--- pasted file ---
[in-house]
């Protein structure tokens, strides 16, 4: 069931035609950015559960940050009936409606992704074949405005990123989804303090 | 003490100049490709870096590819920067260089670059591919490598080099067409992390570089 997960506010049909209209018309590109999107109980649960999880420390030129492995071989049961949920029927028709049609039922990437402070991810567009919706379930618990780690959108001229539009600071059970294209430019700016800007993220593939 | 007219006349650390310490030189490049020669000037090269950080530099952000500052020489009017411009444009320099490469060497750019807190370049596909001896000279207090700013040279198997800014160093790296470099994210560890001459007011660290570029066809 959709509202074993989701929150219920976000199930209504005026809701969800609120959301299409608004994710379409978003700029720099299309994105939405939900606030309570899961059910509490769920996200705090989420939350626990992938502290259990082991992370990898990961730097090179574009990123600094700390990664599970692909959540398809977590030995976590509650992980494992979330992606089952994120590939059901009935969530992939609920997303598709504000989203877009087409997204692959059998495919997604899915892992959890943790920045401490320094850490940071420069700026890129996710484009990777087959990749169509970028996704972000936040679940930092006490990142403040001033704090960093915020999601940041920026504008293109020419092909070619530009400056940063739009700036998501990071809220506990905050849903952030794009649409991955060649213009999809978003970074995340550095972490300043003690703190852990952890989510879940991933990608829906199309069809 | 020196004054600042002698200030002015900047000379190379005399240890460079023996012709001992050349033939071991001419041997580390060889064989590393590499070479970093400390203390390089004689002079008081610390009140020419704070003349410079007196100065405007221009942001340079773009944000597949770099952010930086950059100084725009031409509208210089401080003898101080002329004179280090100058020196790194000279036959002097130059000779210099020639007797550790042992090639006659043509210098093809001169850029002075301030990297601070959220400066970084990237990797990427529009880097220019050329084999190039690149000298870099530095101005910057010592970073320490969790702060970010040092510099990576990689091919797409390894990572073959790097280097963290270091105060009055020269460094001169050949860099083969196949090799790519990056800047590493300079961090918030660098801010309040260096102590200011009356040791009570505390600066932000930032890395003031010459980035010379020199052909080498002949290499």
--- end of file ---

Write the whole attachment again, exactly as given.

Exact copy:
[in-house]
């Protein structure tokens, strides 16, 4: 069931035609950015559960940050009936409606992704074949405005990123989804303090 | 003490100049490709870096590819920067260089670059591919490598080099067409992390570089 997960506010049909209209018309590109999107109980649960999880420390030129492995071989049961949920029927028709049609039922990437402070991810567009919706379930618990780690959108001229539009600071059970294209430019700016800007993220593939 | 007219006349650390310490030189490049020669000037090269950080530099952000500052020489009017411009444009320099490469060497750019807190370049596909001896000279207090700013040279198997800014160093790296470099994210560890001459007011660290570029066809 959709509202074993989701929150219920976000199930209504005026809701969800609120959301299409608004994710379409978003700029720099299309994105939405939900606030309570899961059910509490769920996200705090989420939350626990992938502290259990082991992370990898990961730097090179574009990123600094700390990664599970692909959540398809977590030995976590509650992980494992979330992606089952994120590939059901009935969530992939609920997303598709504000989203877009087409997204692959059998495919997604899915892992959890943790920045401490320094850490940071420069700026890129996710484009990777087959990749169509970028996704972000936040679940930092006490990142403040001033704090960093915020999601940041920026504008293109020419092909070619530009400056940063739009700036998501990071809220506990905050849903952030794009649409991955060649213009999809978003970074995340550095972490300043003690703190852990952890989510879940991933990608829906199309069809 | 020196004054600042002698200030002015900047000379190379005399240890460079023996012709001992050349033939071991001419041997580390060889064989590393590499070479970093400390203390390089004689002079008081610390009140020419704070003349410079007196100065405007221009942001340079773009944000597949770099952010930086950059100084725009031409509208210089401080003898101080002329004179280090100058020196790194000279036959002097130059000779210099020639007797550790042992090639006659043509210098093809001169850029002075301030990297601070959220400066970084990237990797990427529009880097220019050329084999190039690149000298870099530095101005910057010592970073320490969790702060970010040092510099990576990689091919797409390894990572073959790097280097963290270091105060009055020269460094001169050949860099083969196949090799790519990056800047590493300079961090918030660098801010309040260096102590200011009356040791009570505390600066932000930032890395003031010459980035010379020199052909080498002949290499």